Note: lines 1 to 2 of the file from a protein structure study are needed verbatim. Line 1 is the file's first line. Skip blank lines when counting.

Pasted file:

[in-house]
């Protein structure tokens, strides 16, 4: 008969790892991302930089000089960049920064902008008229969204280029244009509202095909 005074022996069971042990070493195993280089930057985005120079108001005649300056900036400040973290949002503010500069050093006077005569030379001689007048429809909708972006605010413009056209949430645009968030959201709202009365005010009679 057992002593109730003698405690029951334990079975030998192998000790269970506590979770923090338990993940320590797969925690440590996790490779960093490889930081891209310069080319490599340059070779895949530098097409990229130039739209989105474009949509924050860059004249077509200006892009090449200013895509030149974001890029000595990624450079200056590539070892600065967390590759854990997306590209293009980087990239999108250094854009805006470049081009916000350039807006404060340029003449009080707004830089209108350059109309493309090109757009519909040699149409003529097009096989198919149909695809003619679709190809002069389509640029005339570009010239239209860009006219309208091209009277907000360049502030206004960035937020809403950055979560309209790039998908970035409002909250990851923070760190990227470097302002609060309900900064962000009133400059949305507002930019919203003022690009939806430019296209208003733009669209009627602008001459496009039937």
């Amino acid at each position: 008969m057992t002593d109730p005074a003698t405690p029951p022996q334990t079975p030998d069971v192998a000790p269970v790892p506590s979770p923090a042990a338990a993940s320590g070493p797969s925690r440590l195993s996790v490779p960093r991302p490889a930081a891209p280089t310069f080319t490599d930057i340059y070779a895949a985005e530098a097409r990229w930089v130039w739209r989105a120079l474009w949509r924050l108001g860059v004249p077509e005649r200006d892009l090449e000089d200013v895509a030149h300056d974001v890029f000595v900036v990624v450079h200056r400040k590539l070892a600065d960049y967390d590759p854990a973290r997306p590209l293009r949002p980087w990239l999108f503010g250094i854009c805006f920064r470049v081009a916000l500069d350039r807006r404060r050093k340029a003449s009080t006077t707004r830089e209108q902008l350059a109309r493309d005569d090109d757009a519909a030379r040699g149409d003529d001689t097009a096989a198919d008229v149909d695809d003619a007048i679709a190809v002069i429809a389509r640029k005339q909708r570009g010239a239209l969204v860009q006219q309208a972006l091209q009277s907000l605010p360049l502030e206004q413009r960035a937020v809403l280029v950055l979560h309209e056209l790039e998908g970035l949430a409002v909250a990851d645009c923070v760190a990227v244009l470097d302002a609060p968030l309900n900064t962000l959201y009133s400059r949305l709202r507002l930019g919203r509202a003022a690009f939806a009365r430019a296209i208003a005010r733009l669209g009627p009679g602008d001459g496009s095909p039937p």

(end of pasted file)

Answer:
[in-house]
């Protein structure tokens, strides 16, 4: 008969790892991302930089000089960049920064902008008229969204280029244009509202095909 005074022996069971042990070493195993280089930057985005120079108001005649300056900036400040973290949002503010500069050093006077005569030379001689007048429809909708972006605010413009056209949430645009968030959201709202009365005010009679 057992002593109730003698405690029951334990079975030998192998000790269970506590979770923090338990993940320590797969925690440590996790490779960093490889930081891209310069080319490599340059070779895949530098097409990229130039739209989105474009949509924050860059004249077509200006892009090449200013895509030149974001890029000595990624450079200056590539070892600065967390590759854990997306590209293009980087990239999108250094854009805006470049081009916000350039807006404060340029003449009080707004830089209108350059109309493309090109757009519909040699149409003529097009096989198919149909695809003619679709190809002069389509640029005339570009010239239209860009006219309208091209009277907000360049502030206004960035937020809403950055979560309209790039998908970035409002909250990851923070760190990227470097302002609060309900900064962000009133400059949305507002930019919203003022690009939806430019296209208003733009669209009627602008001459496009039937």